"The rice genebank is not just a scientific exercise in seed genetics but a major hedge against disaster that ensures farmers throughout the world will always have the rice varieties they need to maintain food security," said Dr. Robert S. Zeigler, IRRI's director general.

For example, after the Asian tsunami (December 26, 2004), IRRI was able to reach into its collection and provide farmers in areas that had been under seawater with varieties of rice capable of growing in salty soils. In addition, several countries, including Cambodia, East Timor, India, Nepal, and the Philippines, have turned to the IRRI genebank to restore native varieties of rice that, for a variety of reasons, had disappeared from domestic production.

Last year, IRRI introduced a new variety of rice able to withstand being completely submerged in a flood. And, this variety is playing a central role in an initiative of IRRI's umbrella organization, the Consultative Group on International Agricultural Research (CGIAR), to develop crops that will allow farmers to deal with the potentially devastating effects of climate change.

In each case, the genebank played an essential role, helping to provide the genetic diversity needed to develop such varieties.

According to Dr. Zeigler, the grant breaks new ground in the funding of arguably the most important resource in the world: "Rice diversity, like all crop diversity, is at risk for the want of relatively small amounts of money. Given that we are talking about the biological base upon which the global food supply is built, it is extraordinary that the current situation is so precarious. The economics speak for themselves."

According to Dr. Fowler, an independent study estimated that adding just an additional 1,000 rice samples to IRRI's genebank would generate an annual stream of benefits to poor farmers of $325 million. Amazingly, these annual benefits would be more than the entire one-off costs of permanently endowing all the diversity of all the most important crops forever.

Dr. Zeigler emphasized the challenge of funding such work by saying it took IRRI decades to build up the cash reserves necessary to match the funds from the Trust. "The Institute is doing this using its own resources; there are no other donors involved apart from the Trust," he explained. "It's also vital that people understand the problem does not end here. This funding is incredibly important, but more is still needed."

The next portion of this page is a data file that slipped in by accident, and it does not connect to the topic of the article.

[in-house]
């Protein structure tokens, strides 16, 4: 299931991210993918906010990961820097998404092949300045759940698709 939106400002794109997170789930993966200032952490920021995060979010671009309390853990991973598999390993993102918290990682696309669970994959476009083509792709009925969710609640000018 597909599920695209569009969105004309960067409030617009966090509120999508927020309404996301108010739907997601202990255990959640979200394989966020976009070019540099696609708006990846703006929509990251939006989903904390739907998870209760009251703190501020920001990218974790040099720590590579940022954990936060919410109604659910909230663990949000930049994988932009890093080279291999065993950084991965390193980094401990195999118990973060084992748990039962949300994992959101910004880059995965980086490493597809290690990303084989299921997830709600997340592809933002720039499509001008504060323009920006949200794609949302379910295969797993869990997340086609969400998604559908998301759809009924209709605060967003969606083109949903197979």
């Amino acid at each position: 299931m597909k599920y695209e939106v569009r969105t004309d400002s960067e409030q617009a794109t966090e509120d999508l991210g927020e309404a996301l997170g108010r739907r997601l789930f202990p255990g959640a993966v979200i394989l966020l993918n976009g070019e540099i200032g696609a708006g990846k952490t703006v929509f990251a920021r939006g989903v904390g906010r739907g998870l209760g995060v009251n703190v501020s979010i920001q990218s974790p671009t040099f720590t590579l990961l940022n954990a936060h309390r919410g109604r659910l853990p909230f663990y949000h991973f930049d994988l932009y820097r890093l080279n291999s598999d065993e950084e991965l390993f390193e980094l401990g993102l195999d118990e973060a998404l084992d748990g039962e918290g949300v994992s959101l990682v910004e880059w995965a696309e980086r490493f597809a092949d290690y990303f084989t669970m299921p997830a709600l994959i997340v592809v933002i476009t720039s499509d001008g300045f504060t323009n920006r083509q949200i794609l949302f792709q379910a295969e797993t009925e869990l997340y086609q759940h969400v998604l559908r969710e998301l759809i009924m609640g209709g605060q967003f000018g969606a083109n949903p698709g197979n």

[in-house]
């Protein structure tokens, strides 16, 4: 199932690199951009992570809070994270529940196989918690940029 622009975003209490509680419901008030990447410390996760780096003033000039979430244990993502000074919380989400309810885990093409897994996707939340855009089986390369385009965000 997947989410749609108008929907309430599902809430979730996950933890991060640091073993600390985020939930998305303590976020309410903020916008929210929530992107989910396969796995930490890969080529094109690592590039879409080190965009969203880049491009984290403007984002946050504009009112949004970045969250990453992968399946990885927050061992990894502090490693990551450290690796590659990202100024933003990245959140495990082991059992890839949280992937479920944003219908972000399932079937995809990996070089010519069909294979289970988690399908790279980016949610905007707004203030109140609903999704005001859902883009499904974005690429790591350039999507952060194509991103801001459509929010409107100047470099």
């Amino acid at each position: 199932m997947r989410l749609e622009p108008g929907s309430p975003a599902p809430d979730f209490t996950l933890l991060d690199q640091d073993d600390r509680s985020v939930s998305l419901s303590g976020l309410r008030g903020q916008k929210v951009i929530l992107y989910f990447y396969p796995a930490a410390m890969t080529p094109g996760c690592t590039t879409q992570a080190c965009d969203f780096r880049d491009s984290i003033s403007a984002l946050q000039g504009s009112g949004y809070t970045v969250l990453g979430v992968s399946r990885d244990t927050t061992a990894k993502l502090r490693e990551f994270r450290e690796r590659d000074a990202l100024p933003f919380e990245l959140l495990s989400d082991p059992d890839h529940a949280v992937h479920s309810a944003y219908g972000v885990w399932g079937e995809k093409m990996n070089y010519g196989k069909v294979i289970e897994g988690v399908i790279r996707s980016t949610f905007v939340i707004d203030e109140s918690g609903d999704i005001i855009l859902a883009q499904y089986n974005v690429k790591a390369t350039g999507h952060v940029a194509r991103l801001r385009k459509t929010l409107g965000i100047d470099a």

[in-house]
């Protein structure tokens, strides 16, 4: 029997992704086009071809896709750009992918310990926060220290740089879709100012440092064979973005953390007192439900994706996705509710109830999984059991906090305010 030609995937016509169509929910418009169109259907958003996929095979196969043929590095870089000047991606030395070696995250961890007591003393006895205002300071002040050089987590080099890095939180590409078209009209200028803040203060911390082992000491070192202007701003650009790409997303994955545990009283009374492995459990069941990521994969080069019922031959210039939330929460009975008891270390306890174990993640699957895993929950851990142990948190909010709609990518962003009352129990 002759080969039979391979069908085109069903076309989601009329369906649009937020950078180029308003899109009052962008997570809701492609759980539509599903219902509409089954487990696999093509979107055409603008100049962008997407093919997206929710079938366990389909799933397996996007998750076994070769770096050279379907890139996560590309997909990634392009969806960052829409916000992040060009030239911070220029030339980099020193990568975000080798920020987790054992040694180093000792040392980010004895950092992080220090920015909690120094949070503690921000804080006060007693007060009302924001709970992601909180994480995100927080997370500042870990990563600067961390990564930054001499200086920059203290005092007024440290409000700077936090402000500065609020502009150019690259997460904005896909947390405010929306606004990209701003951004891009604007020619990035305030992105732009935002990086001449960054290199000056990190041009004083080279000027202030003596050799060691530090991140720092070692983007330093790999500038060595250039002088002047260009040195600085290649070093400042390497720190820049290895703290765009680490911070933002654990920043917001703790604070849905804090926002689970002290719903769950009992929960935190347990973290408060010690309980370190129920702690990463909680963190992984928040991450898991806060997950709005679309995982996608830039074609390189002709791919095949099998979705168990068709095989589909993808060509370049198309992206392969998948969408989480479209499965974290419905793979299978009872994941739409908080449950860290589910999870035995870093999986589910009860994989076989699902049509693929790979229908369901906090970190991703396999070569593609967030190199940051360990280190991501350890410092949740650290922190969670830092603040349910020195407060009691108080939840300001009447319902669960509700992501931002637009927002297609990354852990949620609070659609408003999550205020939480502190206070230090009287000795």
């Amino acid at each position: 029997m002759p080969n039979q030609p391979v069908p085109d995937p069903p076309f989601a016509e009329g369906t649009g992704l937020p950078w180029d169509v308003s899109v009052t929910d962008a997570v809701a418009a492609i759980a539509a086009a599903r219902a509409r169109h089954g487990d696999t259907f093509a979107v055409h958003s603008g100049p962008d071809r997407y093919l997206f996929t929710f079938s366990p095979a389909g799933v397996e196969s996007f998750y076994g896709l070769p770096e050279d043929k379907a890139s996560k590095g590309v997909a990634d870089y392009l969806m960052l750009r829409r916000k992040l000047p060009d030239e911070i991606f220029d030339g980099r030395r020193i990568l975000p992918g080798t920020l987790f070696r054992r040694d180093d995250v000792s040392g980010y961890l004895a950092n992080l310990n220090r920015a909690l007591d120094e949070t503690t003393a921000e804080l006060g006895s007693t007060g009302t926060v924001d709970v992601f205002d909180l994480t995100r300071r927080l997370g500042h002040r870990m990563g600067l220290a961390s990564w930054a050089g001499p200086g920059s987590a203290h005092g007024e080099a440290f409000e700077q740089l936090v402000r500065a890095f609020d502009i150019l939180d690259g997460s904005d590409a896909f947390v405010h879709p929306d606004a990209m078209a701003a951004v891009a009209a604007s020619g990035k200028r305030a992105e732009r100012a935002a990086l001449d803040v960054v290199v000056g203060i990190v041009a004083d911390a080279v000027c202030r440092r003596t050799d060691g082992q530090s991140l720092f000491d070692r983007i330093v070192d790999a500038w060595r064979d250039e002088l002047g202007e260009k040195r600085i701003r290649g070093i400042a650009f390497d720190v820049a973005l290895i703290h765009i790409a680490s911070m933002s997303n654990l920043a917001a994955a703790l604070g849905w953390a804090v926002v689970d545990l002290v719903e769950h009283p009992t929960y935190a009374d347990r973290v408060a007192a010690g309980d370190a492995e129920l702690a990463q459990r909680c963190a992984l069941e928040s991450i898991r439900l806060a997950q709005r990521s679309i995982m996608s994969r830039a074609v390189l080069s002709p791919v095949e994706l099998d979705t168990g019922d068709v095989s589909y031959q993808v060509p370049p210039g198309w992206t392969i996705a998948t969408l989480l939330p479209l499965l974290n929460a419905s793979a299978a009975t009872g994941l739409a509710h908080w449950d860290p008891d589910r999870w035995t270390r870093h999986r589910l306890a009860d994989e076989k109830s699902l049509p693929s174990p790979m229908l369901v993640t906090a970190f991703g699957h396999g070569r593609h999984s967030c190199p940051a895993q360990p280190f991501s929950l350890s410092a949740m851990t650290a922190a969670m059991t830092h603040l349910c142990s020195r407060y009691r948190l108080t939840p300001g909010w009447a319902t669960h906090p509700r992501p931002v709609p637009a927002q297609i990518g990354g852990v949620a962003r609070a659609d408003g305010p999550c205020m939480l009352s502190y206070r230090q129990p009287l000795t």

Citing just two examples, he said funding was still needed to determine exactly how many distinct rice varieties there were, and to further study the characteristics of different rice varieties in the constant search for insect and disease resistance.

The work by the Trust to safeguard the future of rice cultivation is also only one element of its broader work to secure the full genetic diversity of all the world's important food crops. In addition, as part of a safe global system, the Trust is also supporting the "fail-safe" seed vault in the Arctic -- known as the Svalbard International Seed Vault, or the Doomsday Vault - that will eventually contain every known crop variety.

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Materials provided by International Rice Research Institute. Note: Content may be edited for style and length.

Cite This Page:

International Rice Research Institute. "Protecting Rice: The Planet's Most Important Food Source." ScienceDaily. ScienceDaily, 21 March 2007. <>.
International Rice Research Institute. (2007, March 21). Protecting Rice: The Planet's Most Important Food Source. ScienceDaily. Retrieved June 16, 2024 from
International Rice Research Institute. "Protecting Rice: The Planet's Most Important Food Source." ScienceDaily. (accessed June 16, 2024).